Lavinia’s Book Pick, January 2018: First Love – Gwendoline Riley

This book was given to me by my good and dear and true friend Kay, and it turned out to be a good and dear and true gift.

First Love Riley.jpgFirst Love is a snapshot into Neve’s marriage via a flashback into her first love. It’s a simple concept, and the style itself is not wordy or flowery, and yet it communicates something real and complex. Riley has a talent for writing speech that reads as real, and for communicating relationships clearly but not explicitly.

First Love is one of the best novels I have ever read. I do not want to give too much away about it, but it was a true and painful and subtle and beautiful picture of a relationship that was told with a delicacy that it’s rare to see in literary fiction now.

Go out and read it immediately.

You’ll love this book if:
– You like literary fiction
– You are interested in what makes people tick

You might want to avoid this book if:
– You do not like books

lavinia collins authorLove Lavinia xoxo
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The Good Guy – Susan Beale

Rating: 3.5 stars

good guy.jpgThe Good Guy is described on its back cover as a ‘slightly gossipy summer read’ and tells the story of a tyre salesman called Ted who, through absolutely no fault of his own, ends up cheating on his wife Abigail with an impressionable young woman named Penny who he – completely by accident – tells that he is a widower raising a young child alone.

The Good Guy is an interesting read, and I spent the whole book trying to understand why I was (unsuccessfully) being apparently strongarmed into seeing Ted as a decent person when from start to finish he lies to both women and berates his wife for not cleaning the house when she is the sole carer for their young child. He seems to feel entitled to his affair, and again and again the narration seems to be pushing us towards seeing him as a genuine “good guy”. Ted was an interesting character, a portrait of inadequate American masculinity, the crushing pressure of expectation, the ability of ordinary people to commit heinous acts of deception, but what he was not ever was a “good guy”. And yeah it’s set in the 1960s in the suburbs, but that doesn’t make much of a difference.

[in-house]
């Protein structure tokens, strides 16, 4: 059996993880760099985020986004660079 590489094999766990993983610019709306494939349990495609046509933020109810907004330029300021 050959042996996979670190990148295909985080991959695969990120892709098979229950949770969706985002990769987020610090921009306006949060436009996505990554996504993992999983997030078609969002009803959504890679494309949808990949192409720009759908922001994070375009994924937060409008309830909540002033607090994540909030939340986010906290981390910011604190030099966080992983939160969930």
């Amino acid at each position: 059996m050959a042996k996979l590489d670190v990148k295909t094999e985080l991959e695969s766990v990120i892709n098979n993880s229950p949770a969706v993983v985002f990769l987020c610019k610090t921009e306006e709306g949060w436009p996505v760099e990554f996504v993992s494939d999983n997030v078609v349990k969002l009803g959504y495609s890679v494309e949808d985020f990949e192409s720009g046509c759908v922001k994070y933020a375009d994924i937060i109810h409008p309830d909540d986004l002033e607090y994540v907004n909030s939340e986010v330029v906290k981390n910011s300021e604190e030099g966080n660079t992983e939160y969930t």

Then I read the author’s note at the back, and it became clear to me that this book was something of a passion project and deeply personal. I certainly felt a little uneasy about my own readiness to judge this story harshly – it felt, as I read it, like a story I had heard a thousand times before. Perhaps because I read this right after Because I was Lonely, another disheartening story in which men are presented as biologically incapable of fidelity.

I can see what Beale has done here. She has written with compassion for all her characters and created a world in which she genuinely sees everyone as well-intentioned but easily misled. What this book did well was portraying the focus on social appearance vs reality, and the way in which people were trapped by these pressures in the sixties.

My reservations with this book were just that I found it impossible to like Ted, and I didn’t feel like the title was meant to be as ironic as it should have been. But this was an interesting read, and I would recommend it to anyone who likes a vintage aesthetic. And who knows, perhaps many of you won’t judge Ted as harshly as I did. After all, for many people being a “good guy” is in the eye of the beholder.

Louise CAV ReviewsReviewed by Louise

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House of Orphans – Helen Dunmore

Rating: 5 stars

house of orphans.jpg

Early this June, when Helen Dunmore died at the age of just 64, I was reading her novel House of Orphans, published originally in 2006; it’s only now, nearly nine weeks later, I feel able to put into writing my thoughts on the book.